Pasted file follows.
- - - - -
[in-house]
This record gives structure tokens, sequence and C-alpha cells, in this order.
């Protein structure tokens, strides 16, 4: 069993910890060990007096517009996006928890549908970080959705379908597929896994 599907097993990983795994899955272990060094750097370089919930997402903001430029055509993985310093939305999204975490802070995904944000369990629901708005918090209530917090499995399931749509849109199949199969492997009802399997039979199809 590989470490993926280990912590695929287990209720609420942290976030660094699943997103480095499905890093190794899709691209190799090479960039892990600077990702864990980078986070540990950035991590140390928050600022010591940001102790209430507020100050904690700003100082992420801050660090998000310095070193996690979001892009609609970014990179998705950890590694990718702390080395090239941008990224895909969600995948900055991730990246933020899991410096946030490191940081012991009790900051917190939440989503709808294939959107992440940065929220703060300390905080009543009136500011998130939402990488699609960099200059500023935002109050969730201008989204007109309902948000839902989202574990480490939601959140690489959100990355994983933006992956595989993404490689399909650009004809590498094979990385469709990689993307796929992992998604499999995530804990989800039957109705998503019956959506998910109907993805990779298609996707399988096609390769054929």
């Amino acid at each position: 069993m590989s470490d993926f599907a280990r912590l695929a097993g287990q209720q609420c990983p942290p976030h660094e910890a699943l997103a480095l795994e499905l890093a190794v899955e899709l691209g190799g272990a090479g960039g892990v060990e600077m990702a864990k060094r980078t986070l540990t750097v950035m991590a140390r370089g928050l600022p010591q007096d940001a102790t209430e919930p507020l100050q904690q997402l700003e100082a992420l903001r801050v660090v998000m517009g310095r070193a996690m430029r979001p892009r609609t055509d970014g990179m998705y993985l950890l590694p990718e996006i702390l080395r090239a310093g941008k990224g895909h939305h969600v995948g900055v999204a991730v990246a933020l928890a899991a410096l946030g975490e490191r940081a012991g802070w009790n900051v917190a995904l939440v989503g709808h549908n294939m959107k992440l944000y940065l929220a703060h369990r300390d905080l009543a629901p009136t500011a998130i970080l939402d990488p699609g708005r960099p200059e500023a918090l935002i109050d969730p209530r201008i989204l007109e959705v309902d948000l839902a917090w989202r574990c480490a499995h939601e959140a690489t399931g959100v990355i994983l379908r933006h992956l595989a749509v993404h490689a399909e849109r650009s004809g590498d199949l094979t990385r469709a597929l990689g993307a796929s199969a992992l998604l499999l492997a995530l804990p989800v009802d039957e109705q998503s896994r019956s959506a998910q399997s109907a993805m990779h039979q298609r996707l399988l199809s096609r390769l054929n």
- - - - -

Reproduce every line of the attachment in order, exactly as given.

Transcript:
[in-house]
This record gives structure tokens, sequence and C-alpha cells, in this order.
């Protein structure tokens, strides 16, 4: 069993910890060990007096517009996006928890549908970080959705379908597929896994 599907097993990983795994899955272990060094750097370089919930997402903001430029055509993985310093939305999204975490802070995904944000369990629901708005918090209530917090499995399931749509849109199949199969492997009802399997039979199809 590989470490993926280990912590695929287990209720609420942290976030660094699943997103480095499905890093190794899709691209190799090479960039892990600077990702864990980078986070540990950035991590140390928050600022010591940001102790209430507020100050904690700003100082992420801050660090998000310095070193996690979001892009609609970014990179998705950890590694990718702390080395090239941008990224895909969600995948900055991730990246933020899991410096946030490191940081012991009790900051917190939440989503709808294939959107992440940065929220703060300390905080009543009136500011998130939402990488699609960099200059500023935002109050969730201008989204007109309902948000839902989202574990480490939601959140690489959100990355994983933006992956595989993404490689399909650009004809590498094979990385469709990689993307796929992992998604499999995530804990989800039957109705998503019956959506998910109907993805990779298609996707399988096609390769054929």
């Amino acid at each position: 069993m590989s470490d993926f599907a280990r912590l695929a097993g287990q209720q609420c990983p942290p976030h660094e910890a699943l997103a480095l795994e499905l890093a190794v899955e899709l691209g190799g272990a090479g960039g892990v060990e600077m990702a864990k060094r980078t986070l540990t750097v950035m991590a140390r370089g928050l600022p010591q007096d940001a102790t209430e919930p507020l100050q904690q997402l700003e100082a992420l903001r801050v660090v998000m517009g310095r070193a996690m430029r979001p892009r609609t055509d970014g990179m998705y993985l950890l590694p990718e996006i702390l080395r090239a310093g941008k990224g895909h939305h969600v995948g900055v999204a991730v990246a933020l928890a899991a410096l946030g975490e490191r940081a012991g802070w009790n900051v917190a995904l939440v989503g709808h549908n294939m959107k992440l944000y940065l929220a703060h369990r300390d905080l009543a629901p009136t500011a998130i970080l939402d990488p699609g708005r960099p200059e500023a918090l935002i109050d969730p209530r201008i989204l007109e959705v309902d948000l839902a917090w989202r574990c480490a499995h939601e959140a690489t399931g959100v990355i994983l379908r933006h992956l595989a749509v993404h490689a399909e849109r650009s004809g590498d199949l094979t990385r469709a597929l990689g993307a796929s199969a992992l998604l499999l492997a995530l804990p989800v009802d039957e109705q998503s896994r019956s959506a998910q399997s109907a993805m990779h039979q298609r996707l399988l199809s096609r390769l054929n």